More press coverage about Ubuntu’s excellent security record, taking out the top score in SearchOpenSource.com’s comparison. Not long ago, LWN gave it top billing in their analysis.
The bottom line is that even this informal analysis shows there are definitely differences in how fast Linux distributions develop and issue security patches. Security managers should keep that in mind when their organizations are in the process of selecting a version of Linux. Timeliness of security updates may prove to be a key issue that differentiates manufacturers of otherwise-similar operating systems.
Martin Pitt, Ubuntu’s security czar, flat out rocks!
Zaheer, I continue to defend freedom of speech on Planet GNOME, in spite of many complaints now and in the past about various blogs — including my own, on occasions. Your posts about the situation between Israel and Lebanon are very serious examples of the (sometimes pretty crazy) things people complain to me about. But they’re yours, and belong here on Planet GNOME, which you’ve accepted as a very direct audience for your blog.
In your latest post, you ask, “Don’t you see how evil Israel is?“
I’d say that perhaps their leadership has been foolish, inappropriately violent, morally bankrupt and self-destructive, but I wouldn’t say evil. Characterising an enemy’s behaviour as evil means that you are putting yourself in absolute opposition to them, unwilling to sympathise or empathise with their position, and totally dismissing the possibility that a peaceful resolution could be made between philosophies and beliefs. In some cases, that is actually true, but the word is bandied about far too often for us to use it in a realistic way.
I hope you don’t actually think that Israel — the country and its people — is evil, because I think you’re far too reasonable to think that the situation is ultimately a zero sum game.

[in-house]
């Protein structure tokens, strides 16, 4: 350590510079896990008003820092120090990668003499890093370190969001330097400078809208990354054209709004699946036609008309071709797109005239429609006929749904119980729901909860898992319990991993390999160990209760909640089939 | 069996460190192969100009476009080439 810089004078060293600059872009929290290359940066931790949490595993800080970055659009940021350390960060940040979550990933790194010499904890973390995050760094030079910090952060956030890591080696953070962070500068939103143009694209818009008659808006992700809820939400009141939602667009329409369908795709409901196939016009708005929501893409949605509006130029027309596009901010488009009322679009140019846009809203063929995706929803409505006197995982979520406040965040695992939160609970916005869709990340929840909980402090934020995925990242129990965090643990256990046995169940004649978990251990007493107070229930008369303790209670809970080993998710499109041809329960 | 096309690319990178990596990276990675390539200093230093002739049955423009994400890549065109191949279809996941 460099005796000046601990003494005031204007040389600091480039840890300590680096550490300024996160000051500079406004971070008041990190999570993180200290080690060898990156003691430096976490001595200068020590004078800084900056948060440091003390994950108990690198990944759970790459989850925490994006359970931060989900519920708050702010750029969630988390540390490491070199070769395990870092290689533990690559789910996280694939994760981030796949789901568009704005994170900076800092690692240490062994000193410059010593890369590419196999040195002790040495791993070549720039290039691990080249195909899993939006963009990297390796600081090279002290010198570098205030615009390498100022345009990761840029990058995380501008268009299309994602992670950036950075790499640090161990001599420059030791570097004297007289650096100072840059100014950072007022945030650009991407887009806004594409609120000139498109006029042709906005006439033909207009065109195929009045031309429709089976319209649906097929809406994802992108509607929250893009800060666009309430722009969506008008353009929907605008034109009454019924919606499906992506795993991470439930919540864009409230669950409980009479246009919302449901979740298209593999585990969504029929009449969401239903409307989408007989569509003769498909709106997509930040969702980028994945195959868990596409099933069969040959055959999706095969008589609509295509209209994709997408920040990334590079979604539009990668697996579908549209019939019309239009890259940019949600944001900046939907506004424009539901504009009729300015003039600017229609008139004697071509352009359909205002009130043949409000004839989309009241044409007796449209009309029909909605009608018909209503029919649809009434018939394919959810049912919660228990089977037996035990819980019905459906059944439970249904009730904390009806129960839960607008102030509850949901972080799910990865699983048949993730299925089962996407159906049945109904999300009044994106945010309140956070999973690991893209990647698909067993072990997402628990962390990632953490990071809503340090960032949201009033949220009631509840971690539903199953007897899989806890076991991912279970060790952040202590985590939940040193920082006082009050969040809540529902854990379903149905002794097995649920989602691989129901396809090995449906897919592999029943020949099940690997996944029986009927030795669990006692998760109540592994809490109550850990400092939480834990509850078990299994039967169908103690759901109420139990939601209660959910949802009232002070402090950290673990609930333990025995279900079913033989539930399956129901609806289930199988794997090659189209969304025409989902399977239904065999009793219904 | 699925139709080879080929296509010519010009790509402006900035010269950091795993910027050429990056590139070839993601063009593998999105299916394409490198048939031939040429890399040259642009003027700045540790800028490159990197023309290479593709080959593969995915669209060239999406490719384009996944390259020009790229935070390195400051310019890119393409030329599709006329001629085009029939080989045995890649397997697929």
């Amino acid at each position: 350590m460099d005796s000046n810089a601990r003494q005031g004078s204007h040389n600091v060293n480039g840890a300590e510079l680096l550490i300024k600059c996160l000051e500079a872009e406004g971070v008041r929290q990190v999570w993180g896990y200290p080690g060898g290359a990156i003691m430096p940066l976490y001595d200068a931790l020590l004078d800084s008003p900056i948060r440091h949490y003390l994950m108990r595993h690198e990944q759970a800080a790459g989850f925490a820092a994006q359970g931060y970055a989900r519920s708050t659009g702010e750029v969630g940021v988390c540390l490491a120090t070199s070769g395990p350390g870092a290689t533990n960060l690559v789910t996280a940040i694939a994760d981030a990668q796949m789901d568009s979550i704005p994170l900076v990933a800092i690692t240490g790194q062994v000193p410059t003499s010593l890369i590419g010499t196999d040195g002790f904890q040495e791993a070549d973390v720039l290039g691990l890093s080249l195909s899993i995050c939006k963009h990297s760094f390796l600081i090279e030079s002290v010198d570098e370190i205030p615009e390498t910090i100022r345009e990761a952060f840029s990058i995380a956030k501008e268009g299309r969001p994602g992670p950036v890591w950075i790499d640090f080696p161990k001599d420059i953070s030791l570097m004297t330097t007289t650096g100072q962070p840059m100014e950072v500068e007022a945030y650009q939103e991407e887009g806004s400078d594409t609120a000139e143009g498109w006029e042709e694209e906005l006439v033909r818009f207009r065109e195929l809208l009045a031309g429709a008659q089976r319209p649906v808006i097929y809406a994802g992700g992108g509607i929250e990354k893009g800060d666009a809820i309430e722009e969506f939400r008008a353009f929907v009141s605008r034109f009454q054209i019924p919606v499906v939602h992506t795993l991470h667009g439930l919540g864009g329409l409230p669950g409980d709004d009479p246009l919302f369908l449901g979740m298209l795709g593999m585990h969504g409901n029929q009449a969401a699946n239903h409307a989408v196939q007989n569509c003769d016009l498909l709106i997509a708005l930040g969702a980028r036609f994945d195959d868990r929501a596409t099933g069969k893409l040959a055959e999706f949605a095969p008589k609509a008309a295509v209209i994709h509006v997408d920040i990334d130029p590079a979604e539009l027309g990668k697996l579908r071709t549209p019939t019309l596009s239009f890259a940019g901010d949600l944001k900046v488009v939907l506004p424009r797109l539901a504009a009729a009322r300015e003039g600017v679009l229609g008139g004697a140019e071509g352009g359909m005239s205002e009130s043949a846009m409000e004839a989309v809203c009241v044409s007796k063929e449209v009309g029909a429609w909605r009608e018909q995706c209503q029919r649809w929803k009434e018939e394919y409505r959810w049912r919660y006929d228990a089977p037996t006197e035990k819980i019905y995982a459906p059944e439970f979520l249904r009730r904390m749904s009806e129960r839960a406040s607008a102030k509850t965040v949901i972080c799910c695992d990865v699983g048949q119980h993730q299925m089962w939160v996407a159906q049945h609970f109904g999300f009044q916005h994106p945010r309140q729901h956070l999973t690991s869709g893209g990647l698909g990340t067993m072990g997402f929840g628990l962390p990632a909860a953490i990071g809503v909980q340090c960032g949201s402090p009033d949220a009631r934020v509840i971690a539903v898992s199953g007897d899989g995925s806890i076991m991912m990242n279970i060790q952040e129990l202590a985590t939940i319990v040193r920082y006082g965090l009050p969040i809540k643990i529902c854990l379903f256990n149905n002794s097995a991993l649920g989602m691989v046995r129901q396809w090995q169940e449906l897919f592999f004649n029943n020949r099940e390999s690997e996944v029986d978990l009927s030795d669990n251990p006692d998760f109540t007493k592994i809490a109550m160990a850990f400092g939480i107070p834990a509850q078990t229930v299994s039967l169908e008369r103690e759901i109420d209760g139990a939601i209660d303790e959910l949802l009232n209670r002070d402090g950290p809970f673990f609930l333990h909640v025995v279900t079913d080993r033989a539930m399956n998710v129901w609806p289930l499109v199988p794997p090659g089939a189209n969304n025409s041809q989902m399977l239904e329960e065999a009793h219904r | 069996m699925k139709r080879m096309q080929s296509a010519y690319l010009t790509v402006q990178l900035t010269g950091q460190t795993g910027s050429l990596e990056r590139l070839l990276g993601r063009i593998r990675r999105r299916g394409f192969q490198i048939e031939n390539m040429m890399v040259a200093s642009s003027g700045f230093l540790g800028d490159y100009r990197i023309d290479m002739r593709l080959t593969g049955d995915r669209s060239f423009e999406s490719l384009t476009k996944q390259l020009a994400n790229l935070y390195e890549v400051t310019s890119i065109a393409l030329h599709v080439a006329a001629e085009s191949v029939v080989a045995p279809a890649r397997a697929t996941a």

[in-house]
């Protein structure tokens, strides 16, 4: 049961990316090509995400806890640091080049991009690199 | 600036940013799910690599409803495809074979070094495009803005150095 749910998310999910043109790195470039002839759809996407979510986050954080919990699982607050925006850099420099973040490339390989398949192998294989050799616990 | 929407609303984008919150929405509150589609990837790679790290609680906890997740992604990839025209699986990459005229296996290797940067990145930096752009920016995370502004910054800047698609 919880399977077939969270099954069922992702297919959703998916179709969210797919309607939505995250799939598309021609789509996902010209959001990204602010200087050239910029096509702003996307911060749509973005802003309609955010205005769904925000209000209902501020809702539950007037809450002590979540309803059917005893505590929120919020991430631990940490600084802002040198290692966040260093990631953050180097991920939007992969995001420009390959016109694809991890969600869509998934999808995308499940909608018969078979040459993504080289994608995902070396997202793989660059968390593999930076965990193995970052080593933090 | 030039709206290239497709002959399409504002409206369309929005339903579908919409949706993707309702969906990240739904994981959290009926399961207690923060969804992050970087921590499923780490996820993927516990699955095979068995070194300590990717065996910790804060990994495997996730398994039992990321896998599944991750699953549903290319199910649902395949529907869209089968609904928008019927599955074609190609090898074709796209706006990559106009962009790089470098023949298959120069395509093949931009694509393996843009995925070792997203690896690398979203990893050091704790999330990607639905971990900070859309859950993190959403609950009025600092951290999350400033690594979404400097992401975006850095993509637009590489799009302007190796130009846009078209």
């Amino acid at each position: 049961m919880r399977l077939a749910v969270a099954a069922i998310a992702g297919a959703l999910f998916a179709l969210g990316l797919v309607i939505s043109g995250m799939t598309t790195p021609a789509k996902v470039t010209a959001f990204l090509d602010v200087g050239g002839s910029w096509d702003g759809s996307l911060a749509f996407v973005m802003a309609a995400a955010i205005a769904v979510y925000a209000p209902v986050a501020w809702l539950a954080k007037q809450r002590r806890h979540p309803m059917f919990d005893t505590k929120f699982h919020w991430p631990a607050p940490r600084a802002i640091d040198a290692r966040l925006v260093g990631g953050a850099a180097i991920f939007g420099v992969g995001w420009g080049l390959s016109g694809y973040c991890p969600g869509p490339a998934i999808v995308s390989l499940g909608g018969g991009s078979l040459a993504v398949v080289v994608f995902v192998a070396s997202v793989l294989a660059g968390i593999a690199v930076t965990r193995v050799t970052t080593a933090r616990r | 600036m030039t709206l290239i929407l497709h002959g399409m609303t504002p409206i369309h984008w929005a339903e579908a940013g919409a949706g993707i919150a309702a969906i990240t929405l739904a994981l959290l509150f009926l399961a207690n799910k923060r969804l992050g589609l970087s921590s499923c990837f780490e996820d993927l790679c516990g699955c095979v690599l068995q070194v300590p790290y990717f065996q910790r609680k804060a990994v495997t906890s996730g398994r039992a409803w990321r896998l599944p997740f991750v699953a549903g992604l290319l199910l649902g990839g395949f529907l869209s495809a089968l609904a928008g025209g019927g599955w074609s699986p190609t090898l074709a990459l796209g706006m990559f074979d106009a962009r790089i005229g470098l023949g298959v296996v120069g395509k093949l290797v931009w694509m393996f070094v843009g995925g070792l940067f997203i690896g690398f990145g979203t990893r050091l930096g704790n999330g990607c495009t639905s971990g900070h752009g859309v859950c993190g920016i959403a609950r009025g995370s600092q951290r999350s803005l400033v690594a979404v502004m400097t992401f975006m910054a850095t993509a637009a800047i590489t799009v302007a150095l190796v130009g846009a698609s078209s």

“[Reworking the core tuple ID used for netfilter lookups] would be a radical departure from the present netfilter mechanisms, and would require redoing the userspace tools. Rusty says the world be damned and let’s do it if necessary! This guy is quite inspirational — Dave Miller, on the status of netchannels
Suggestions for suitable punishments we can dole out to Rusty at linux.conf.au 2007 in the comments, please.
I managed to limit myself to a ten minute speech about Ubuntu at the O’Reilly Radar Executive Briefing yesterday, as part of Tim’s Spotlight: Who’s on the O’Reilly Open Source Radar? short presentation session. I received quite a bit of positive feedback about it, and indeed, the word awesome was uttered once or twice… But I’m really looking forward to getting an awesome from 2300 school girls. That’s gotta be where it’s at.
Mark has said that when the opportunity to fulfill almost any dream became available to him, his first thought was “go to space”… quickly followed by the realisation that if he didn’t make it happen, he’d spend the rest of his life wondering what could have been, or worse, hating himself for letting it pass by. I’ve also heard him say, many times now, “do what you love”.
No, I’m not going to space. But I’ve stung myself with a similar dilemma — what if “do what you love” means taking bare-knuckled, stomach-churning risk head on? There’s only one answer that I know I’ll be able to live with: DO IT. POP THE TRUNK.